We have a winner. Emerald! She wrote:
“I’m entering for my mom. She has NEVER worn a fancy long dress, and with my wedding coming up in August, this would be such a thrill for her. At all fancy events she has worn knee length dresses, including at her wedding and every other person’s wedding she has ever been to. I think she has always thought a long dress is too fancy for her, but really she is a fancy beautiful lady who would rock this dress! As much as my wedding is my day, it is also a really important day for her, and I want her to be stunning!”
This morning I read all the comments again as I put together the contest spreadsheet. They are really something. I could have quoted 30 or 40, but I am forcing myself to choose just 4. If you have a little time, you should read them all.
Ann of blue hue wonderland: “My parents had just lost our farm during “the farm crisis” in the 70′s so they absolutely had no money for a dress or just about anything else. I loved sewing, a neighbor lady and my grandmother cobbled together an education on how to use the machine and I made a dress.”
RoseAG: “The experience cemented in me a “build it and they will come” attitude towards my wardrobe. If you wait until you have an event to get something to wear you’ll end up wearing a too-small polyester print dress on your dream date.”
Suzanne: “The dress ended the night in a Dublin workingman’s bar at 7am. I had such a wonderful time and felt do glamorous (and one really needs as much glamour as possible in a Dublin bar at 7am!)”
Siobhan: “I was 5’9″ and my date was about 5’2″. My dad left a box out on our front stoop so my date could kiss me goodnight.”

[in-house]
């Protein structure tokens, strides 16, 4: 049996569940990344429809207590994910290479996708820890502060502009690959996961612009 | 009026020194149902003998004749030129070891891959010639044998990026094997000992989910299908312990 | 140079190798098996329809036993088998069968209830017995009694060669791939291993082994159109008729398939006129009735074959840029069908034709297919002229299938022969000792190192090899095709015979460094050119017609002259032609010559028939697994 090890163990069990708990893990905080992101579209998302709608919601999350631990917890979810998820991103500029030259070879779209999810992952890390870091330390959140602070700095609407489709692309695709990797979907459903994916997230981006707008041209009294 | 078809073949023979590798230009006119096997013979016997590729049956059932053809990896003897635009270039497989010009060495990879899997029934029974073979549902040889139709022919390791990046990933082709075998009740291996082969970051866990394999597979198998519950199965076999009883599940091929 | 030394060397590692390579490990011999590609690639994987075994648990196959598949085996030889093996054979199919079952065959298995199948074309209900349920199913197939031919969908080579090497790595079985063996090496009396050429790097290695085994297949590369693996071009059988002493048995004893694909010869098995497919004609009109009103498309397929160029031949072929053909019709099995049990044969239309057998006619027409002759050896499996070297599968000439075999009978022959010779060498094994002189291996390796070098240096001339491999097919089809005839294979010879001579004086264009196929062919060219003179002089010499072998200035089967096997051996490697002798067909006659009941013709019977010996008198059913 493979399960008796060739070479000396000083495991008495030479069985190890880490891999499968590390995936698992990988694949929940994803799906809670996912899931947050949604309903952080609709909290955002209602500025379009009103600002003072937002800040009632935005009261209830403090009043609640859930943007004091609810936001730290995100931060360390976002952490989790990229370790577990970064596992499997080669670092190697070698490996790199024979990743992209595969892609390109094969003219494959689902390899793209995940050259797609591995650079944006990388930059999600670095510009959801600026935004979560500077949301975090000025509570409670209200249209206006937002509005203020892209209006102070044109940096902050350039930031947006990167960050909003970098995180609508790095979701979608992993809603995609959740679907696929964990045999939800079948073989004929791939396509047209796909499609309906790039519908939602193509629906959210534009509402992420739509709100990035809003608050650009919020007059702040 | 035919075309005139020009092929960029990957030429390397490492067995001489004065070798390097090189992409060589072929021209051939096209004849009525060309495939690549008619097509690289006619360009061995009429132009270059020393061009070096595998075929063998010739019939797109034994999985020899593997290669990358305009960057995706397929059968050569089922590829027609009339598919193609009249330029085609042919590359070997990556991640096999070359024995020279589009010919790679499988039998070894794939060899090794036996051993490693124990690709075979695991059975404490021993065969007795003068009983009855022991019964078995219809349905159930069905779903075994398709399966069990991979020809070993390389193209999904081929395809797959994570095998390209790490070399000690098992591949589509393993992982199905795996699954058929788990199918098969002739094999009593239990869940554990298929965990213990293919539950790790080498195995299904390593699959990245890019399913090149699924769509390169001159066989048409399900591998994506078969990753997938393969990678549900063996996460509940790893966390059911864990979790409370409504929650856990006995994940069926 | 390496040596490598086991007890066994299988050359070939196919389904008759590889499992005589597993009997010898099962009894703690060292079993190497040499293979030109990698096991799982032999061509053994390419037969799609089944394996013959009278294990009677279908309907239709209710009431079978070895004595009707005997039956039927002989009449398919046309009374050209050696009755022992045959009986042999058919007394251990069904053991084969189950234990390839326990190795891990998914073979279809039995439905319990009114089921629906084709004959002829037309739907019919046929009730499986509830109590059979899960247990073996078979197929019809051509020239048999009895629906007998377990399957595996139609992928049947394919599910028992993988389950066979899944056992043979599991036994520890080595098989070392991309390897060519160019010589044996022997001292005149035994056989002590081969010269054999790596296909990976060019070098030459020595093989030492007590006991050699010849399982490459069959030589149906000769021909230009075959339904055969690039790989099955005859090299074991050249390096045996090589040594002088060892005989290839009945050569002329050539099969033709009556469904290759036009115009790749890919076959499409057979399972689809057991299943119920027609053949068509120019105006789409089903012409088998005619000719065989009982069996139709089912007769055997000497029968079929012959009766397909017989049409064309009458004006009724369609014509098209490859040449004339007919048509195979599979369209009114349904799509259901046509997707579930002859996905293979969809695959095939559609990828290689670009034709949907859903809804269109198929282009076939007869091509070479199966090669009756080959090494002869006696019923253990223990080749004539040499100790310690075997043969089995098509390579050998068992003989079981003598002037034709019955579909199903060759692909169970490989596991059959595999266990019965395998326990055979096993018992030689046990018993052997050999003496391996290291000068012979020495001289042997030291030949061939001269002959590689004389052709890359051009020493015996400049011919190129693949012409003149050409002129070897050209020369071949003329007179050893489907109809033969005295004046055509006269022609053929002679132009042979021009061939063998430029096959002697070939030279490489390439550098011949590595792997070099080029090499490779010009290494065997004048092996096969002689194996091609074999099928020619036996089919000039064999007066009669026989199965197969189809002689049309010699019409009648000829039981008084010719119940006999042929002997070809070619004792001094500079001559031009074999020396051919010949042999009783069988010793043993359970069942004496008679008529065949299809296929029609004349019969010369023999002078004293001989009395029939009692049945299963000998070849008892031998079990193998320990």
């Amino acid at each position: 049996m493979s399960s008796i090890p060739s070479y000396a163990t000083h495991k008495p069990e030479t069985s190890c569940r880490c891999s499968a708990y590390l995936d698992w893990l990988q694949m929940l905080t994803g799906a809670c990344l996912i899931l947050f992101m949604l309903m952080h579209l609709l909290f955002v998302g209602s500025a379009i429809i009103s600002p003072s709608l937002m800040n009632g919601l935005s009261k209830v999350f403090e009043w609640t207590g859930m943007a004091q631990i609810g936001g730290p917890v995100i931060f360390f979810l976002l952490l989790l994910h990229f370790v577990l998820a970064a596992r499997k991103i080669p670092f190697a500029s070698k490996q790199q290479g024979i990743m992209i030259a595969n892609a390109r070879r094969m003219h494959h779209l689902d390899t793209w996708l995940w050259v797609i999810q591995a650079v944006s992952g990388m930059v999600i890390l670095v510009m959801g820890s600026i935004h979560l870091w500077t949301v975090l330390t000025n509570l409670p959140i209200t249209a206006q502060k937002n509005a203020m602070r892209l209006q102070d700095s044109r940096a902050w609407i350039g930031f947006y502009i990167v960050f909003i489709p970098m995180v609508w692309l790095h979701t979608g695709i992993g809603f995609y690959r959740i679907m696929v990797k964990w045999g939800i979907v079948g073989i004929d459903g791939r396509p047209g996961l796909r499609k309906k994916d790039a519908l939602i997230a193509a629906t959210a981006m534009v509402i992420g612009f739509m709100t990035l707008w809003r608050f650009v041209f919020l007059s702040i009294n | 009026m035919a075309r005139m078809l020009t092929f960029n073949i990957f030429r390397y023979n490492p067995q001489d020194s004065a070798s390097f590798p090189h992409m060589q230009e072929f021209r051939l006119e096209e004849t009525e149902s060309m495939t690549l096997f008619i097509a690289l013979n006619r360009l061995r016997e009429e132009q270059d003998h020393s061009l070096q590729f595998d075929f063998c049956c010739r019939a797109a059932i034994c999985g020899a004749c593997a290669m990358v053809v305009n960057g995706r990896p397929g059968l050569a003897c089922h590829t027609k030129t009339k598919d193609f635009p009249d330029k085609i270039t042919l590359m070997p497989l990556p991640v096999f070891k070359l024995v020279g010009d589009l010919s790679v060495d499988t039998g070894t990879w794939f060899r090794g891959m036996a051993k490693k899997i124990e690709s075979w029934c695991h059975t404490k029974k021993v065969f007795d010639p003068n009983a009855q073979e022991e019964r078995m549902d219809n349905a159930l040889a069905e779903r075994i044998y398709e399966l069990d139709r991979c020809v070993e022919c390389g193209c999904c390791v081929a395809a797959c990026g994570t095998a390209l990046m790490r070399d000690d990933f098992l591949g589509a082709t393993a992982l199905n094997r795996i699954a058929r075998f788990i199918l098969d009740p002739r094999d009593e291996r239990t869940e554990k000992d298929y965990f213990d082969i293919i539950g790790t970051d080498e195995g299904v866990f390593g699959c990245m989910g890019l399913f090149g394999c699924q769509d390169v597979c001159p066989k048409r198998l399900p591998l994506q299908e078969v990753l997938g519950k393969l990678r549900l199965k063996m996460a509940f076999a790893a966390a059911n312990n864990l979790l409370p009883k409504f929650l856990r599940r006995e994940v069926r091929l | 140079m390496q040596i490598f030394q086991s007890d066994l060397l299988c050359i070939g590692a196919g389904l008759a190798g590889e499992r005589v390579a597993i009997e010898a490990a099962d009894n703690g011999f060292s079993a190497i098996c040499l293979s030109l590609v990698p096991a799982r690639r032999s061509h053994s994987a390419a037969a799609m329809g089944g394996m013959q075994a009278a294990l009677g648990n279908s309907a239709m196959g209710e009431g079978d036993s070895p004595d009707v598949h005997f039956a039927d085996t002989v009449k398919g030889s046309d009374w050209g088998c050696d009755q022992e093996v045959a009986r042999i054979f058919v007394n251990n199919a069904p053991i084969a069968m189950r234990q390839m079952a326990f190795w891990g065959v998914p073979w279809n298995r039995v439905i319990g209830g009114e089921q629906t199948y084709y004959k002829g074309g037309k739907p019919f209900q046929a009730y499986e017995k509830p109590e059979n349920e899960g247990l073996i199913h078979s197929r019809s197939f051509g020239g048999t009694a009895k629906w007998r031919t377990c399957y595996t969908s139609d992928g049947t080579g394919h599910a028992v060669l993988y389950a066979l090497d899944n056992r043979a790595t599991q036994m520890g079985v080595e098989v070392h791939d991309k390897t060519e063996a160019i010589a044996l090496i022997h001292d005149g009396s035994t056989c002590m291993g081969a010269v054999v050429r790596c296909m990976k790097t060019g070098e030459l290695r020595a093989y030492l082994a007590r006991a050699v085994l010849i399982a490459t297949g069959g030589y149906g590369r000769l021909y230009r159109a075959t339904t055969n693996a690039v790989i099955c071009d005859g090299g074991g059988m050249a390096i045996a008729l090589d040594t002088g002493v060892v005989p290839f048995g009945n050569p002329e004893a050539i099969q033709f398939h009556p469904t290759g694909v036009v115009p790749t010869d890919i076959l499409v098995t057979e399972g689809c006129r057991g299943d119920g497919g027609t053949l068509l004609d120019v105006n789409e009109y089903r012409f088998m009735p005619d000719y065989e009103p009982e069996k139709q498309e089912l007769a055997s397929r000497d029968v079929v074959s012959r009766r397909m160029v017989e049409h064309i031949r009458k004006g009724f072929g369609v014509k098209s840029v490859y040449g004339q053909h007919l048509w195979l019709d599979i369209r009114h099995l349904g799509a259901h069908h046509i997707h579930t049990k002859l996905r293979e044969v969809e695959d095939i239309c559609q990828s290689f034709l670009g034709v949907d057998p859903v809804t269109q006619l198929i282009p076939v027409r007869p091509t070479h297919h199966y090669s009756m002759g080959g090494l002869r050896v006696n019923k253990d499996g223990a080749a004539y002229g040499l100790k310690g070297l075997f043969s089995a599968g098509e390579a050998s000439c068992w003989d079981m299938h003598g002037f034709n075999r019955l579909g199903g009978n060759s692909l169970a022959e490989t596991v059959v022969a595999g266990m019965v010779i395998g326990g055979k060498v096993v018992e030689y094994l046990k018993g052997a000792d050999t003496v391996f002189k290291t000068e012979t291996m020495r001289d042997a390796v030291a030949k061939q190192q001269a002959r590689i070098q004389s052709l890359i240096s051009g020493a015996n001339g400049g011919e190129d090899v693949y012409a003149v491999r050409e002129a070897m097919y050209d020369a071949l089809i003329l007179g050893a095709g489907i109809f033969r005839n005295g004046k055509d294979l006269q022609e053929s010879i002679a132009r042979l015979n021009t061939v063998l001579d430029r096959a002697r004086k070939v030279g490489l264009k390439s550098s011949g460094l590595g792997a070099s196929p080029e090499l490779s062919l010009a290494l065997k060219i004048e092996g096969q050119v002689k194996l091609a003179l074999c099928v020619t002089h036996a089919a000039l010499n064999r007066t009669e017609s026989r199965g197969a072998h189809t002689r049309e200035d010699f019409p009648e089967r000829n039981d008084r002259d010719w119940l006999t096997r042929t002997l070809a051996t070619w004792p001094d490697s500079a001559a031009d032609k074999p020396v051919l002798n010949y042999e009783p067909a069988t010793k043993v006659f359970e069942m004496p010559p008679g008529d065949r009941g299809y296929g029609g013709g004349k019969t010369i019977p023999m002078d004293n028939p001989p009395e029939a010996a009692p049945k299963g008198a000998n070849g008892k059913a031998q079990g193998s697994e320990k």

If you will indulge me, I have a little more to add.
I spent this last weekend with my mother. I am the oldest daughter of a woman whose style at 81 still astonishes me. Her memory is fading. Her kitchen has a little adjacent sitting room, where she and her husband sit and read the papers most day. And on the coffee table of that room sits this photo. I’ve posted it before.
I had it printed and framed as a Christmas present for her.
Your comments reminded me that my true first long dress was one my mother made. In 3rd grade I got to be Sleeping Beauty in the class play. I was not then, and was not until high school, a girl that boys liked. Even as a little girl this made me sad. My mother sewed me a satin dress, short-sleeved bodice, full skirt, decorated with silver glitter glue patterns. She choose the deep sky blue that is, to this day, the best possible color on me. Much of the glitter fell off in rehearsal but even young I sensed that the dress was more beautiful because you could tell it was made at home. Probably in the kitchen.
On the other hand, as my dad, Professor C. noted in his comment,
“For the “traditional lady pose,” don’t forget Sargent’s Mme. X. No picture in the background, a table not a sofa, but unforgettable.”
A High WASP archetype. Nowhere near a kitchen. Lady X, as she is called. I myself do not, now nor ever, manage cool elegance. In little black dresses I am happy, even a little bouncy. Not interestingly melancholy. So I substitute hard work, loyalty, and constant attempts to be of service, to create appeal. As Sturdy Gals do.
Your stories teach me so much. So much about how I feel about being a woman, and how and why I write about our clothes in the larger search for meaning and connection.
Emerald, I hope your mom loves the dress.